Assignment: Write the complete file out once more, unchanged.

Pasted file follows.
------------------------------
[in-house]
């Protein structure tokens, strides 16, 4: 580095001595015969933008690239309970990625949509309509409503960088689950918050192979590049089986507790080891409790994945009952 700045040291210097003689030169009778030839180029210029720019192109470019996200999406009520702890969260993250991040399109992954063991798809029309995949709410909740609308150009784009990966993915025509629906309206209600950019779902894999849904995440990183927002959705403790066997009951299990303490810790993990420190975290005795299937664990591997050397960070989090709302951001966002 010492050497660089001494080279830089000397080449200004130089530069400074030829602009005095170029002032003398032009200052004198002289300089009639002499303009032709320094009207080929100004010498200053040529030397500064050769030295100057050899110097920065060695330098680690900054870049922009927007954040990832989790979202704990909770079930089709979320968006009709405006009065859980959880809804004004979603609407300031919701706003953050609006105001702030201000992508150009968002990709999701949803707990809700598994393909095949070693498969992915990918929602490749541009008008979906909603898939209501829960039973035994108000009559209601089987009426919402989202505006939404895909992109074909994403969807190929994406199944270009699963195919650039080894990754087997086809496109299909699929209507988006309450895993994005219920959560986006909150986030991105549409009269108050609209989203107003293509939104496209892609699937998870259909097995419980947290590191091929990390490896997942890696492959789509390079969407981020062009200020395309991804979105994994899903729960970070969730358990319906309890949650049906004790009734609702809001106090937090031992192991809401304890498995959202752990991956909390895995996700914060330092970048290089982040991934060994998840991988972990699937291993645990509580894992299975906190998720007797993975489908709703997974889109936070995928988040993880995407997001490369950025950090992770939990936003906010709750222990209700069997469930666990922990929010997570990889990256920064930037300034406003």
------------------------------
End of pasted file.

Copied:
[in-house]
């Protein structure tokens, strides 16, 4: 580095001595015969933008690239309970990625949509309509409503960088689950918050192979590049089986507790080891409790994945009952 700045040291210097003689030169009778030839180029210029720019192109470019996200999406009520702890969260993250991040399109992954063991798809029309995949709410909740609308150009784009990966993915025509629906309206209600950019779902894999849904995440990183927002959705403790066997009951299990303490810790993990420190975290005795299937664990591997050397960070989090709302951001966002 010492050497660089001494080279830089000397080449200004130089530069400074030829602009005095170029002032003398032009200052004198002289300089009639002499303009032709320094009207080929100004010498200053040529030397500064050769030295100057050899110097920065060695330098680690900054870049922009927007954040990832989790979202704990909770079930089709979320968006009709405006009065859980959880809804004004979603609407300031919701706003953050609006105001702030201000992508150009968002990709999701949803707990809700598994393909095949070693498969992915990918929602490749541009008008979906909603898939209501829960039973035994108000009559209601089987009426919402989202505006939404895909992109074909994403969807190929994406199944270009699963195919650039080894990754087997086809496109299909699929209507988006309450895993994005219920959560986006909150986030991105549409009269108050609209989203107003293509939104496209892609699937998870259909097995419980947290590191091929990390490896997942890696492959789509390079969407981020062009200020395309991804979105994994899903729960970070969730358990319906309890949650049906004790009734609702809001106090937090031992192991809401304890498995959202752990991956909390895995996700914060330092970048290089982040991934060994998840991988972990699937291993645990509580894992299975906190998720007797993975489908709703997974889109936070995928988040993880995407997001490369950025950090992770939990936003906010709750222990209700069997469930666990922990929010997570990889990256920064930037300034406003």